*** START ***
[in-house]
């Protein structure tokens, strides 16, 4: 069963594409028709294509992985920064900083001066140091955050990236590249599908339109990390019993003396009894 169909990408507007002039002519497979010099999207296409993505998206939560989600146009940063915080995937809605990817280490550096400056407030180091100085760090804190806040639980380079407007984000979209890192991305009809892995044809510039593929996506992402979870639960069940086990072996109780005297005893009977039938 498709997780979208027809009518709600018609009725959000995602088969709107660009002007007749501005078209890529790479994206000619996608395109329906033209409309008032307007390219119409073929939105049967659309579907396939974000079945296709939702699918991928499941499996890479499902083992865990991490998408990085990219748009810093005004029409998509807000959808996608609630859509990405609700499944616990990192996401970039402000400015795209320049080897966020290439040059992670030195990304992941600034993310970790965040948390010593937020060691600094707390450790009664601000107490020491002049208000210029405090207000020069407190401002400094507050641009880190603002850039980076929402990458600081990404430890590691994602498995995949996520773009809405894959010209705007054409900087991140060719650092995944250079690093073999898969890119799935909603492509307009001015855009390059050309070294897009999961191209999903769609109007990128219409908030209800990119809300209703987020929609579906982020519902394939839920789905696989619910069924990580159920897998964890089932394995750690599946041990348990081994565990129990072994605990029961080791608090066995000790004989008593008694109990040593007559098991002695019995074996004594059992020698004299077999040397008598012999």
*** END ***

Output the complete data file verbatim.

[in-house]
């Protein structure tokens, strides 16, 4: 069963594409028709294509992985920064900083001066140091955050990236590249599908339109990390019993003396009894 169909990408507007002039002519497979010099999207296409993505998206939560989600146009940063915080995937809605990817280490550096400056407030180091100085760090804190806040639980380079407007984000979209890192991305009809892995044809510039593929996506992402979870639960069940086990072996109780005297005893009977039938 498709997780979208027809009518709600018609009725959000995602088969709107660009002007007749501005078209890529790479994206000619996608395109329906033209409309008032307007390219119409073929939105049967659309579907396939974000079945296709939702699918991928499941499996890479499902083992865990991490998408990085990219748009810093005004029409998509807000959808996608609630859509990405609700499944616990990192996401970039402000400015795209320049080897966020290439040059992670030195990304992941600034993310970790965040948390010593937020060691600094707390450790009664601000107490020491002049208000210029405090207000020069407190401002400094507050641009880190603002850039980076929402990458600081990404430890590691994602498995995949996520773009809405894959010209705007054409900087991140060719650092995944250079690093073999898969890119799935909603492509307009001015855009390059050309070294897009999961191209999903769609109007990128219409908030209800990119809300209703987020929609579906982020519902394939839920789905696989619910069924990580159920897998964890089932394995750690599946041990348990081994565990129990072994605990029961080791608090066995000790004989008593008694109990040593007559098991002695019995074996004594059992020698004299077999040397008598012999």